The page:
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File Created: 24-Jul-1985 by BC Geological Survey (BCGS)
Last Edit:  30-Nov-2013 by Karl A. Flower (KAF)

Summary Help Help

NMI 092F11 Cu1
Name GEM LAKE, MEG Mining Division Nanaimo
BCGS Map 092F063
Status Prospect NTS Map 092F11W
Latitude 049º 41' 04'' UTM 10 (NAD 83)
Longitude 125º 24' 39'' Northing 5506337
Easting 326103
Commodities Copper, Gold, Silver, Molybdenum Deposit Types L04 : Porphyry Cu +/- Mo +/- Au
Tectonic Belt Insular Terrane Plutonic Rocks, Wrangell
Capsule Geology

The Gem Lake occurrence is located in the headwaters of Gem Creek, approximately 1.3 kilometres north west of Moat Lake.

The area is underlain by basaltic and andesitic flows of the Upper Triassic Karmutsen Formation, Vancouver Group. These volcanics were intruded by stocks of quartz diorite of the Late Eocene to Early Oligocene Mount Washington Intrusive Suite (formerly Catface Intrusions), as well as several felsite dikes. The rock units were faulted and at about the same time mineralized with several generations of quartz veins. A polymictic intrusive breccia occurs consisting of 30 to 70 per cent clasts of volcanic material, quartz diorite and felsite. The matrix consists of hornblende, feldspar and quartz.

The mineralization at Gem Lake can be divided into 5 types (Assessment Report 17002):

(1) Dilational quartz veins 0.1 to 10 centimetres in width with varying amounts of magnetite are common close to the intrusive breccia. The highest gold and silver assays obtained were 0.5 and 8 grams per tonne respectively.

(2) Disseminations, filled amygdules and fracture coatings of pyrrhotite and chalcopyrite are common. Typical gold and silver values are 0.1 and 4 grams per tonne respectively.

(3) Massive sulphide pods (several) with up to 5 per cent chalcopyrite are found. The largest of these pods outcrops over an area of 2 by 4 metres. Except for one sample assaying 1.1 grams per tonne gold most samples contained less than 0.2 grams per tonne. Silver was generally below 5 grams per tonne and always below 10 grams per tonne.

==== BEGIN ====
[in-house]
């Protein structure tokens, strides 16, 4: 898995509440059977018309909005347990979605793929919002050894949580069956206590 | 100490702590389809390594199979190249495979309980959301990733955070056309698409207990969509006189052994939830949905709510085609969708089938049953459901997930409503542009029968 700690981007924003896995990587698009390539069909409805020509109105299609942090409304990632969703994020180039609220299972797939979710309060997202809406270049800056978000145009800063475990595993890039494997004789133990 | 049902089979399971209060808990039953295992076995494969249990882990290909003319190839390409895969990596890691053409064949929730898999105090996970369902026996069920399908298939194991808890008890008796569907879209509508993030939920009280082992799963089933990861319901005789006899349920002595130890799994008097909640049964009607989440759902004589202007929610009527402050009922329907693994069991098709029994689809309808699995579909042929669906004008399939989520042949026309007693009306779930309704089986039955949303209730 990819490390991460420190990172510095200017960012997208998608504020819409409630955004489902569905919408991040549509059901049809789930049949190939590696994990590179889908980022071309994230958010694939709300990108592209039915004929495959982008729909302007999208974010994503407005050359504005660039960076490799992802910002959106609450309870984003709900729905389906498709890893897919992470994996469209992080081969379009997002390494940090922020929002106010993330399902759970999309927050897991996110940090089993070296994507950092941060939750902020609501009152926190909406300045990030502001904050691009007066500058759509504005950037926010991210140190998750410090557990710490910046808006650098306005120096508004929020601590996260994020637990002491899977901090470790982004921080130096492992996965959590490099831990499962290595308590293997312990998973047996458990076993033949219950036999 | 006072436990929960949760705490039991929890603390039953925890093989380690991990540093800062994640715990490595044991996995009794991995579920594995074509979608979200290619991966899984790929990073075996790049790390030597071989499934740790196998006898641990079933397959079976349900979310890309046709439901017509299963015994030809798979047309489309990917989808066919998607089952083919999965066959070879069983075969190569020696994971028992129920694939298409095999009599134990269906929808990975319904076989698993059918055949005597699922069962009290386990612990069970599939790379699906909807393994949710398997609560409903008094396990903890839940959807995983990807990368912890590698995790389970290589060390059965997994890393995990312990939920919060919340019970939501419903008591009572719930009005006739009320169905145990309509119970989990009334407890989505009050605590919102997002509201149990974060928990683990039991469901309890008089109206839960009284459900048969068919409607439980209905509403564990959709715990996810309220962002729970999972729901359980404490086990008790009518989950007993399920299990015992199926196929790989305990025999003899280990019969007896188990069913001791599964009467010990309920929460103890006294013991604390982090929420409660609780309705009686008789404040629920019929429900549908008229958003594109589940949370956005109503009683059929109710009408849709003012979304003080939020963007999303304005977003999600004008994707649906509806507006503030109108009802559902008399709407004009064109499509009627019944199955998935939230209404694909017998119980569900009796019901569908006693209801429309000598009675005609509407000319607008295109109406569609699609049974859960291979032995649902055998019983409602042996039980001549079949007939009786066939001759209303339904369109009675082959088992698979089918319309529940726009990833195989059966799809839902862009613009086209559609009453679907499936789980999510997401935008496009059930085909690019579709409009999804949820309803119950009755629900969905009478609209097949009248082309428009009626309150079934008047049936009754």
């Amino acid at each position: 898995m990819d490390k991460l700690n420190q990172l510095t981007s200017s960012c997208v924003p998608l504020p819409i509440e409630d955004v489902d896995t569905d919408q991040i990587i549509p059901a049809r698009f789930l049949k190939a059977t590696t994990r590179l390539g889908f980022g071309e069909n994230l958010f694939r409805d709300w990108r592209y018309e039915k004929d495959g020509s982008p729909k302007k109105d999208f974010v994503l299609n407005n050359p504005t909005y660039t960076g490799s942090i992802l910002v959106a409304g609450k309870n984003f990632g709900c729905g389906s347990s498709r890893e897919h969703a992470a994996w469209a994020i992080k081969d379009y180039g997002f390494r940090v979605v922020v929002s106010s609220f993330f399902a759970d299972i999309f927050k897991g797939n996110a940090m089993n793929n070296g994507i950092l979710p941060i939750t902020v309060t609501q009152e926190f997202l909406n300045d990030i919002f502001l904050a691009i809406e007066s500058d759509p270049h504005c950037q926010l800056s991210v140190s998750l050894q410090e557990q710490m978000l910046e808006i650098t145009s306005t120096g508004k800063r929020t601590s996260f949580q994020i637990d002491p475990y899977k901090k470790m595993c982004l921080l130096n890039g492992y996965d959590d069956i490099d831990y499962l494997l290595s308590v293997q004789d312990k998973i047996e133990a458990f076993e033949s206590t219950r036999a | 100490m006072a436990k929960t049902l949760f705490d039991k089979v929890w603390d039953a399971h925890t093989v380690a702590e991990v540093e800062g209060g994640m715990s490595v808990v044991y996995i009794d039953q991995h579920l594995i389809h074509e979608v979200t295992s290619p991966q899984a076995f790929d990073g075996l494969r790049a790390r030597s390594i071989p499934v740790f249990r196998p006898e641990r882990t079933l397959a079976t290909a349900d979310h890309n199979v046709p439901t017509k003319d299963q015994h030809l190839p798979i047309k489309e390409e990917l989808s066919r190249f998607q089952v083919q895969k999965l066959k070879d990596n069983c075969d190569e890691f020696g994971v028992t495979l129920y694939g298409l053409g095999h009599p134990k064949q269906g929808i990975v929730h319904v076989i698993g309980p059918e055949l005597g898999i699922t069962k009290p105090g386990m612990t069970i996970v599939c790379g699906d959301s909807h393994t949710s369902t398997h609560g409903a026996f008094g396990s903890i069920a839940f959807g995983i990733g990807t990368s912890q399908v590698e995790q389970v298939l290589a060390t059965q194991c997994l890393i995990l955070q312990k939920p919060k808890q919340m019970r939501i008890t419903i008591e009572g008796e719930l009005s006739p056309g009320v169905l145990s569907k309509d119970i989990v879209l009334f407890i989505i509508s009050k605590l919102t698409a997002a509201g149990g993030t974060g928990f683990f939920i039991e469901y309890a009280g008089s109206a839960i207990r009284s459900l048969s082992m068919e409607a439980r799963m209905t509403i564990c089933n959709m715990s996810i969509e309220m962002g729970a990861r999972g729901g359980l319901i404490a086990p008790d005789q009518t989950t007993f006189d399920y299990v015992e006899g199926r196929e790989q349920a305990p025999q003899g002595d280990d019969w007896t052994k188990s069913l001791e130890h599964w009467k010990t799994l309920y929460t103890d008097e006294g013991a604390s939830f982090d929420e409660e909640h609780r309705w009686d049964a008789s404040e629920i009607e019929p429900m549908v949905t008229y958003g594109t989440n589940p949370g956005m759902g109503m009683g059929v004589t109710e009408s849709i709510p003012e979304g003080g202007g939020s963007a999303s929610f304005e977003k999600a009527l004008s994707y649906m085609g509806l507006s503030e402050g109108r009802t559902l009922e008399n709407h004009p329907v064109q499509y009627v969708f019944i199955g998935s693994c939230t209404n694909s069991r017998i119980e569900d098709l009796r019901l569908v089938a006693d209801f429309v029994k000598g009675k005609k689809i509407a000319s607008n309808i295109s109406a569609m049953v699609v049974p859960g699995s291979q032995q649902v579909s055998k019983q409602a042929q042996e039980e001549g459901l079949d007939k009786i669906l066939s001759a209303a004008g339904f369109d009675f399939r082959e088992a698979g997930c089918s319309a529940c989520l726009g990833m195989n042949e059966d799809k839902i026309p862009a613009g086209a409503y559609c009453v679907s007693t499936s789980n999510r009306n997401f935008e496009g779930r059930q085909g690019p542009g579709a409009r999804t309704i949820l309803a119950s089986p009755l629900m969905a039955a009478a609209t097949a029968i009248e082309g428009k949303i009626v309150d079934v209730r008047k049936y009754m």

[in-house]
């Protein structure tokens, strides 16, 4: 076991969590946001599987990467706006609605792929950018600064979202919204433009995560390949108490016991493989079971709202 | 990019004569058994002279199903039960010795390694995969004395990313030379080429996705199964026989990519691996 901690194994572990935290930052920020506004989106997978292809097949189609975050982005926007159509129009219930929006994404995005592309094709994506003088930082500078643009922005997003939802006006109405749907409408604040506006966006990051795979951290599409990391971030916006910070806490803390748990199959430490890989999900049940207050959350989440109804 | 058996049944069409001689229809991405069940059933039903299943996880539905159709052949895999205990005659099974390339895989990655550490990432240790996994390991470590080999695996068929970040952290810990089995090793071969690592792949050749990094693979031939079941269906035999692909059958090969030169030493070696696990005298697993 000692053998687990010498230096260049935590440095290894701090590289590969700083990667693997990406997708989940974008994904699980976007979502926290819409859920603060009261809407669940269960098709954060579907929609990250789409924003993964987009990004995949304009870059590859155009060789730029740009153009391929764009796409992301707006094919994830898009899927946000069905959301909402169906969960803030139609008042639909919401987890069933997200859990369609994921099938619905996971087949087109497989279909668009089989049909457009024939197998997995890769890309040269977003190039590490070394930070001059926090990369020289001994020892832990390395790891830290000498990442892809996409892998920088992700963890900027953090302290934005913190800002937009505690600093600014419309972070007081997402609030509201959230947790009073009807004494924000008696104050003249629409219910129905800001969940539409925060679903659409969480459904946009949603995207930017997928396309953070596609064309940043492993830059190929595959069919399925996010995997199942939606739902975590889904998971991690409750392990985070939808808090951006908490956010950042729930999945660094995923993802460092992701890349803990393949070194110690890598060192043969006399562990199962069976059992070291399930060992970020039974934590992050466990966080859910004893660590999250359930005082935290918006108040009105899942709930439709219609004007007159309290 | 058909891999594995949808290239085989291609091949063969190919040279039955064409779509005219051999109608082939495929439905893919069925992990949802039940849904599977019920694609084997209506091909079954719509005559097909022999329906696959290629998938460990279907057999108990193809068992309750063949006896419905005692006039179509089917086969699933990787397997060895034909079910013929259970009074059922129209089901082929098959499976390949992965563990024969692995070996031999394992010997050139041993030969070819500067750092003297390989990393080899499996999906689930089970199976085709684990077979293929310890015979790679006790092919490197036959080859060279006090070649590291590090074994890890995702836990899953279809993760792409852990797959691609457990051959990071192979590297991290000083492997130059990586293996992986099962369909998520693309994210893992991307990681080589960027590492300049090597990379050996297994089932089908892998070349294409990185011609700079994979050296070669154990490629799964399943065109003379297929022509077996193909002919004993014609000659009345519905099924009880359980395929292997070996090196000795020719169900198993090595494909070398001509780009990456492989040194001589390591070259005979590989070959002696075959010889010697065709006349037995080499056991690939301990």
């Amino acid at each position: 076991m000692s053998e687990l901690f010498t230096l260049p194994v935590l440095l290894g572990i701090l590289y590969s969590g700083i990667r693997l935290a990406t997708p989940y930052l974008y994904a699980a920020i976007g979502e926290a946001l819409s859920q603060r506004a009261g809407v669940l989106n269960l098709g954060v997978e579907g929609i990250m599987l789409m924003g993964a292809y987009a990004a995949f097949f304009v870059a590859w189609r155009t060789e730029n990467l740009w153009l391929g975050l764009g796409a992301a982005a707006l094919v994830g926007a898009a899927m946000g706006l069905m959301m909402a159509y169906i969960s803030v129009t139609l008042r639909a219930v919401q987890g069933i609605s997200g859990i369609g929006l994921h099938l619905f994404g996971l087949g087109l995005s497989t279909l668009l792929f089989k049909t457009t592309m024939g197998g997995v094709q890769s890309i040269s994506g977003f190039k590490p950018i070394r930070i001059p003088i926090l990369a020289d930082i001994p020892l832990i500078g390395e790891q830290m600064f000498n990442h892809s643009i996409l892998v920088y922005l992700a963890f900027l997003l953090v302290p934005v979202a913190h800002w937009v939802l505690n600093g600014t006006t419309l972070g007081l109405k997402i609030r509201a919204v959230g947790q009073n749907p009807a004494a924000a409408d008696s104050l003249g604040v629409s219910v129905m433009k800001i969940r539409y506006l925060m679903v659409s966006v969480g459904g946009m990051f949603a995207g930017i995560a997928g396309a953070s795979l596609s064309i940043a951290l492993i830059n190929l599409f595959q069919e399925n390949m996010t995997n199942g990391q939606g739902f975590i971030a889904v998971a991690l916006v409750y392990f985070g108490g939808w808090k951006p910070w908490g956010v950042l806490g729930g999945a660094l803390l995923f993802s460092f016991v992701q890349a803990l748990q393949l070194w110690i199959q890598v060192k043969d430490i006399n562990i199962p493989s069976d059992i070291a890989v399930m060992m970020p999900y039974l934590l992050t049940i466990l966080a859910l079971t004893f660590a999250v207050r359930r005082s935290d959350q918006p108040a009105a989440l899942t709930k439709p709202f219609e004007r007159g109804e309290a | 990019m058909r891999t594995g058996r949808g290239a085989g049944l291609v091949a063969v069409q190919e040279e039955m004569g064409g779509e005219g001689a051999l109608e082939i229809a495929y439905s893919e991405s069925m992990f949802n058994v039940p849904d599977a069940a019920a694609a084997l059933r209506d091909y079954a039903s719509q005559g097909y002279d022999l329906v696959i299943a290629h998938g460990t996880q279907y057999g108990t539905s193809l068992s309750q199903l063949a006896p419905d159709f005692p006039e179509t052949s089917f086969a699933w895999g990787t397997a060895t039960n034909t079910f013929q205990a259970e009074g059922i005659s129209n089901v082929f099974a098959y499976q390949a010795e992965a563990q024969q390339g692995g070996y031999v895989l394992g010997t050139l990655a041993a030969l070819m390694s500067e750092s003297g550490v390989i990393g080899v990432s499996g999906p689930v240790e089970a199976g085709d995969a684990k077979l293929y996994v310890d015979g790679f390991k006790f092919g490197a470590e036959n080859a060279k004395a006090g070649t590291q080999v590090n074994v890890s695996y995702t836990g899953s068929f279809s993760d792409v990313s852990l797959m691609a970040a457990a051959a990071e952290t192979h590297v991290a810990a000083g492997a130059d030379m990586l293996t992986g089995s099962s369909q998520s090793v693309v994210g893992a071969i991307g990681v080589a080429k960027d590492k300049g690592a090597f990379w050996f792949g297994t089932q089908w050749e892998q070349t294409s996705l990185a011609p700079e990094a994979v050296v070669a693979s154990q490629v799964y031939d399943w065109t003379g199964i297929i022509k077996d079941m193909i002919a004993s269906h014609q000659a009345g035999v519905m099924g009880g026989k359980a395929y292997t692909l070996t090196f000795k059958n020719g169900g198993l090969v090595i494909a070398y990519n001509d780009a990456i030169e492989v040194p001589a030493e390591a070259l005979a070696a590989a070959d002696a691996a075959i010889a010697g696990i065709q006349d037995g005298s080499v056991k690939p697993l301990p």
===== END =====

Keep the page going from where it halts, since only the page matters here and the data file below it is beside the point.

(4) Quartz veins with 1 to 20 per cent pyrrhotite and chalcopyrite occur throughout the property. The veins are from 0.5 to 15 centimetres in width. The percentage of chalcopyrite is usually greater than that of pyrrhotite. The veins typically contain 0.3 and 10 grams per tonne gold and silver respectively. High values were 7.8 and 40 grams per tonne gold and silver respectively.

(5) A tectonic breccia mineralized with chalcopyrite is exposed over and area of about 15 by 30 metres (Main showing). This breccia is associated with several parallel, steeply dipping, east trending faults. The host rock is mainly the intrusive breccia but a portion of the mineralization also occurs in basalt flows. The chalcopyrite is both disseminated throughout the tectonic breccia and occupies the open spaces between the fragments that resulted from faulting. The host rocks are not pervasively altered except in the areas of intense shearing where fault gouge has formed. Four samples were collected and assays showed that values range from 0.64 to 3.0 grams per tonne gold and from 9.8 to 49 grams per tonne silver.

A 1961 drill hole encountered 1 per cent copper over an interval of 18 metres (McDougall, 1964). Minor molybdenite (0.02 per cent) was found in the deepest intrusive body intersected in 1963. One report also describes pyrite and molybdenite as occurring in fractures and veins. Carson describes the deposit as a porphyry copper type related to forcible intrusion of Tertiary stocks (Geolical Survey of Canada Paper 68-50, page 45).

In 1987, Falconbridge completed a program of geological mapping and rock sampling on the area as the Meg 1-8 claims.

EMPR EXPL 1988-C91
EMPR FIELDWORK 1988, pp. 61-74
EMPR PF (McDougall, J.J. (1961): Report on Gem Lake (Meg Group)
Copper Prospect-1961; McDougall, J.J. (1961): Preliminary Report
on Gem Lake (Meg Group) Copper Prospect; *McDougall, J.J. (1964):
Summary Report on Gem Lake Copper-1963; Geology map 1:600 scale,
1961; Contour Map, undated, 1:5 000 scale)
GSC MAP 2-1965; 17-1968; 1386A
GSC OF 463
GSC P 68-50, pp. 39,45; 72-44
*Carson, D.J.T. (1968): Metallogenic Study of Vancouver Island With
Emphasis on the Relationships of Mineral Deposits to Plutonic
Rocks, Unpublished Ph.D. Thesis, Carleton University
Falconbridge File